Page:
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Home / Industry / Energy /  Unpacking India's oil crisis and the role of Opec

India has been pressing the Organisation of the Petroleum Exporting Countries (Opec) to balance the interests of crude suppliers and consumers for long. It is expected to discuss oil prices with Opec secretary general Mohammad Sanusi Barkindo who is now in Delhi.

Why are low oil prices crucial for  India?

India has been requesting the Opec+ that also includes Russia to raise production to soothe global energy markets, and has pointed out that a high price regime will kill the nascent economic recovery and the demand for energy. India has also raised the issue with major oil-producing nations such as Saudi Arabia, Kuwait, Qatar, United Arab Emirates, Bahrain, US, and Russia. India is dependent on imports to meet 85% of its oil demand and 55% of its natural gas requirements. It is also the world’s third largest oil importer. Opec accounts for the majority of India’s crude oil imports and around 40% of global production.

How has been Opec’s response?

India’s  repeated  requests have been rebuffed by the oil cartel, which has decided to keep supplies just below demand to sustain high oil prices. With India’s consumption around 15–16% higher than the pre-covid levels, there aren’t many options to temper fuel prices. India is particularly at a disadvantage as any increase in global prices can affect its import bill, stoke inflation and increase its trade deficit. Petrol and diesel were selling at a record high of  106.19 and  94.92 per litre, respectively, in  Delhi  on  Wednesday, while Brent was trading at $84.53 a barrel and West Texas Intermediate at $82.26 a barrel at the time of filing of this story.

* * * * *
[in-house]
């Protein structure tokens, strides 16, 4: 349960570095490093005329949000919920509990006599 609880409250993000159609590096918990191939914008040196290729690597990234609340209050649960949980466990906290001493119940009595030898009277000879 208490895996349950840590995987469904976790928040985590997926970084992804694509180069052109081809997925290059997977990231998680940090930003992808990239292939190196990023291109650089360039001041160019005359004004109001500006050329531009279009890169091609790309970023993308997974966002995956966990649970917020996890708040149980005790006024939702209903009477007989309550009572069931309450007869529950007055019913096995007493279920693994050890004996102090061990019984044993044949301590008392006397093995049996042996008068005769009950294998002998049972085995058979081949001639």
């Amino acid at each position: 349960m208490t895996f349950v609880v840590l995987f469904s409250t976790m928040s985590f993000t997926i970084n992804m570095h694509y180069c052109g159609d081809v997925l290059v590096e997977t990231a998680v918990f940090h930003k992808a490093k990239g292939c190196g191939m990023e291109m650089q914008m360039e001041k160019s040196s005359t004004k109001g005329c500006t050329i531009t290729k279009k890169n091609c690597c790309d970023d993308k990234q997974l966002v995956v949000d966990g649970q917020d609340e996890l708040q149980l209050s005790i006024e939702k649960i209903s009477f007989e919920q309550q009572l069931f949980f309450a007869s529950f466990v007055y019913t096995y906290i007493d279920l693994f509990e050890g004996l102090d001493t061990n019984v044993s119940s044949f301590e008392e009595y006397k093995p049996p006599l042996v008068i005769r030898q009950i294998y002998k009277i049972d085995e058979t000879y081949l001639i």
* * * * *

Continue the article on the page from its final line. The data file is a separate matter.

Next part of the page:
What else does India seek from Opec?

India has requested a reduction in official selling price, extension of credit period from existing 30 days to 90 days from bill of lading, freight discount, and open credit based on credit worthiness of Indian state-run refineries. It has also sought a price and terms correction on the so-called Asian premium, a burden on nations dependent on West Asia to meet their energy needs.

At a record high
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At a record high

How is India dealing with the high prices?

As the prices remain high, India has begun selling crude oil from its strategic petroleum reserves to state-run refiners. The plan is to replenish them when prices are comparatively lower. The storage capacity is, however, limited at 5.3 million tonne (mt), enough to support only around nine and a half days of India’s oil requirements. The government in June 2018 also approved the construction of an additional 6.5 mt of strategic crude oil reserves to support 12 days of crude oil requirements. Indian refiners also store crude oil.

What long-term steps can India take?

Apart  from  staying  the  green  energy course, India will also have to raise the domestic oil & gas production to  successfully  manage  its  energy  transition. While India’s domestic oil production continues to falter, there has been an uptick in gas production. Any rise in domestic production will help cut imports and save valuable foreign exchange. India does have some leverage given the quantum of oil it buys. Even acquiring overseas assets has not worked very well for India, given the countries where these assets are located are part of Opec+

 

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